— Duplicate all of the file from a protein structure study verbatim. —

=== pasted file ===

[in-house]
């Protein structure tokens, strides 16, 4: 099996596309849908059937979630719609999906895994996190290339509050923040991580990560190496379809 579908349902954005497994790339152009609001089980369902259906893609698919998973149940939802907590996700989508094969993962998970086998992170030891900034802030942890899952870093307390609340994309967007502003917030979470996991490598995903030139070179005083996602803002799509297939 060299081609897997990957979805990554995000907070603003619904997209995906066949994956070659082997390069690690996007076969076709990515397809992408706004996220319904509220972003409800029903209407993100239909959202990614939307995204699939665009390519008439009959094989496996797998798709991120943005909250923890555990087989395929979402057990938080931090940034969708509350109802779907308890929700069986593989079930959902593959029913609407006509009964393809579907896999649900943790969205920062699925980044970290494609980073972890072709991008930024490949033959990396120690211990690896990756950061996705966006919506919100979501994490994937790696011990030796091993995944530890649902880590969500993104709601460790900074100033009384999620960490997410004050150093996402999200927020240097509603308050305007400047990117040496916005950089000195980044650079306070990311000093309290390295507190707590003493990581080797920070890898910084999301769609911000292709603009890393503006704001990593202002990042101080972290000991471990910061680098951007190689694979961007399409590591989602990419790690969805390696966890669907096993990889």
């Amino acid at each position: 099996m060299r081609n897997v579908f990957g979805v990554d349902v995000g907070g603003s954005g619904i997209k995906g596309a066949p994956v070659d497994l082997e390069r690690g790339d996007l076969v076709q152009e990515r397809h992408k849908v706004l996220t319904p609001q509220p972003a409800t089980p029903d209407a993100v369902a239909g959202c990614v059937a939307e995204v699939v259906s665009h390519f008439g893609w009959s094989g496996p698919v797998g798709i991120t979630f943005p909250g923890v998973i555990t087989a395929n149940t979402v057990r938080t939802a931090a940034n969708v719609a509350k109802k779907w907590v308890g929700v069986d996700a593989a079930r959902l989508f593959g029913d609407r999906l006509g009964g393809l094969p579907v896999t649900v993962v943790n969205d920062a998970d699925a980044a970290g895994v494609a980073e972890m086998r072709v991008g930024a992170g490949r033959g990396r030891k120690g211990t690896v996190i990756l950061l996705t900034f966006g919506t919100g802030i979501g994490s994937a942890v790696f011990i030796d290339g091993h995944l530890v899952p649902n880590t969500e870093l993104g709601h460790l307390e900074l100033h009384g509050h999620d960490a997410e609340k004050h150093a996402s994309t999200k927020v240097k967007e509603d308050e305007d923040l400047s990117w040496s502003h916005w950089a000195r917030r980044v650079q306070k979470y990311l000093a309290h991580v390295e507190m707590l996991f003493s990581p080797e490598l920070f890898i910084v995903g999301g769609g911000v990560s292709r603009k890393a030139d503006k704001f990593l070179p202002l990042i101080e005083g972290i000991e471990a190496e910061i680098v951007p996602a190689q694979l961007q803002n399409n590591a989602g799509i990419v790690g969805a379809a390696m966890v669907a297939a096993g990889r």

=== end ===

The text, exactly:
[in-house]
């Protein structure tokens, strides 16, 4: 099996596309849908059937979630719609999906895994996190290339509050923040991580990560190496379809 579908349902954005497994790339152009609001089980369902259906893609698919998973149940939802907590996700989508094969993962998970086998992170030891900034802030942890899952870093307390609340994309967007502003917030979470996991490598995903030139070179005083996602803002799509297939 060299081609897997990957979805990554995000907070603003619904997209995906066949994956070659082997390069690690996007076969076709990515397809992408706004996220319904509220972003409800029903209407993100239909959202990614939307995204699939665009390519008439009959094989496996797998798709991120943005909250923890555990087989395929979402057990938080931090940034969708509350109802779907308890929700069986593989079930959902593959029913609407006509009964393809579907896999649900943790969205920062699925980044970290494609980073972890072709991008930024490949033959990396120690211990690896990756950061996705966006919506919100979501994490994937790696011990030796091993995944530890649902880590969500993104709601460790900074100033009384999620960490997410004050150093996402999200927020240097509603308050305007400047990117040496916005950089000195980044650079306070990311000093309290390295507190707590003493990581080797920070890898910084999301769609911000292709603009890393503006704001990593202002990042101080972290000991471990910061680098951007190689694979961007399409590591989602990419790690969805390696966890669907096993990889």
């Amino acid at each position: 099996m060299r081609n897997v579908f990957g979805v990554d349902v995000g907070g603003s954005g619904i997209k995906g596309a066949p994956v070659d497994l082997e390069r690690g790339d996007l076969v076709q152009e990515r397809h992408k849908v706004l996220t319904p609001q509220p972003a409800t089980p029903d209407a993100v369902a239909g959202c990614v059937a939307e995204v699939v259906s665009h390519f008439g893609w009959s094989g496996p698919v797998g798709i991120t979630f943005p909250g923890v998973i555990t087989a395929n149940t979402v057990r938080t939802a931090a940034n969708v719609a509350k109802k779907w907590v308890g929700v069986d996700a593989a079930r959902l989508f593959g029913d609407r999906l006509g009964g393809l094969p579907v896999t649900v993962v943790n969205d920062a998970d699925a980044a970290g895994v494609a980073e972890m086998r072709v991008g930024a992170g490949r033959g990396r030891k120690g211990t690896v996190i990756l950061l996705t900034f966006g919506t919100g802030i979501g994490s994937a942890v790696f011990i030796d290339g091993h995944l530890v899952p649902n880590t969500e870093l993104g709601h460790l307390e900074l100033h009384g509050h999620d960490a997410e609340k004050h150093a996402s994309t999200k927020v240097k967007e509603d308050e305007d923040l400047s990117w040496s502003h916005w950089a000195r917030r980044v650079q306070k979470y990311l000093a309290h991580v390295e507190m707590l996991f003493s990581p080797e490598l920070f890898i910084v995903g999301g769609g911000v990560s292709r603009k890393a030139d503006k704001f990593l070179p202002l990042i101080e005083g972290i000991e471990a190496e910061i680098v951007p996602a190689q694979l961007q803002n399409n590591a989602g799509i990419v790690g969805a379809a390696m966890v669907a297939a096993g990889r």